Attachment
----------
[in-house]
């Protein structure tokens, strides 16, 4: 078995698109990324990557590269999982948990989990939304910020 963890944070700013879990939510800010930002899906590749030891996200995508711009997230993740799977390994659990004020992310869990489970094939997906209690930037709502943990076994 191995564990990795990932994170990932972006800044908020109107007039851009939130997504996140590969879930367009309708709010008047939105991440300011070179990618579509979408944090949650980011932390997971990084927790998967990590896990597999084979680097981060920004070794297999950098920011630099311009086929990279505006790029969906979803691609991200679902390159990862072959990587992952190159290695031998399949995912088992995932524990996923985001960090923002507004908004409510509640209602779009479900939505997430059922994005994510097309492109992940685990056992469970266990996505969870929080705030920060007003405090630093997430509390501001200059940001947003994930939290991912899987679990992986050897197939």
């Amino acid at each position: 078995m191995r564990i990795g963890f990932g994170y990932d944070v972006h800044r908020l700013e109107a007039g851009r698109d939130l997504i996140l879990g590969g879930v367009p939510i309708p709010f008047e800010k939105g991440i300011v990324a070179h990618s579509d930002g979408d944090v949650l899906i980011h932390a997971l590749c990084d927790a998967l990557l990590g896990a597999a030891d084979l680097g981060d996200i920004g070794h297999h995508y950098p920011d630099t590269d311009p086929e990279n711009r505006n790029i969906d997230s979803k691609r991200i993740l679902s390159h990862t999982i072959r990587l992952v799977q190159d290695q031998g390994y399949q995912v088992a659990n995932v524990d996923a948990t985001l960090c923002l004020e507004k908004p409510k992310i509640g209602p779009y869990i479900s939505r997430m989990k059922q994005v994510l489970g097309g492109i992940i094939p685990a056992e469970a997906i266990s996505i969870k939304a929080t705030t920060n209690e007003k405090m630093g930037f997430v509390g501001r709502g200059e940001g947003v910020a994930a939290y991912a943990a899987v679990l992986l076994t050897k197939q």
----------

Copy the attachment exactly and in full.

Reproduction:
[in-house]
């Protein structure tokens, strides 16, 4: 078995698109990324990557590269999982948990989990939304910020 963890944070700013879990939510800010930002899906590749030891996200995508711009997230993740799977390994659990004020992310869990489970094939997906209690930037709502943990076994 191995564990990795990932994170990932972006800044908020109107007039851009939130997504996140590969879930367009309708709010008047939105991440300011070179990618579509979408944090949650980011932390997971990084927790998967990590896990597999084979680097981060920004070794297999950098920011630099311009086929990279505006790029969906979803691609991200679902390159990862072959990587992952190159290695031998399949995912088992995932524990996923985001960090923002507004908004409510509640209602779009479900939505997430059922994005994510097309492109992940685990056992469970266990996505969870929080705030920060007003405090630093997430509390501001200059940001947003994930939290991912899987679990992986050897197939």
């Amino acid at each position: 078995m191995r564990i990795g963890f990932g994170y990932d944070v972006h800044r908020l700013e109107a007039g851009r698109d939130l997504i996140l879990g590969g879930v367009p939510i309708p709010f008047e800010k939105g991440i300011v990324a070179h990618s579509d930002g979408d944090v949650l899906i980011h932390a997971l590749c990084d927790a998967l990557l990590g896990a597999a030891d084979l680097g981060d996200i920004g070794h297999h995508y950098p920011d630099t590269d311009p086929e990279n711009r505006n790029i969906d997230s979803k691609r991200i993740l679902s390159h990862t999982i072959r990587l992952v799977q190159d290695q031998g390994y399949q995912v088992a659990n995932v524990d996923a948990t985001l960090c923002l004020e507004k908004p409510k992310i509640g209602p779009y869990i479900s939505r997430m989990k059922q994005v994510l489970g097309g492109i992940i094939p685990a056992e469970a997906i266990s996505i969870k939304a929080t705030t920060n209690e007003k405090m630093g930037f997430v509390g501001r709502g200059e940001g947003v910020a994930a939290y991912a943990a899987v679990l992986l076994t050897k197939q």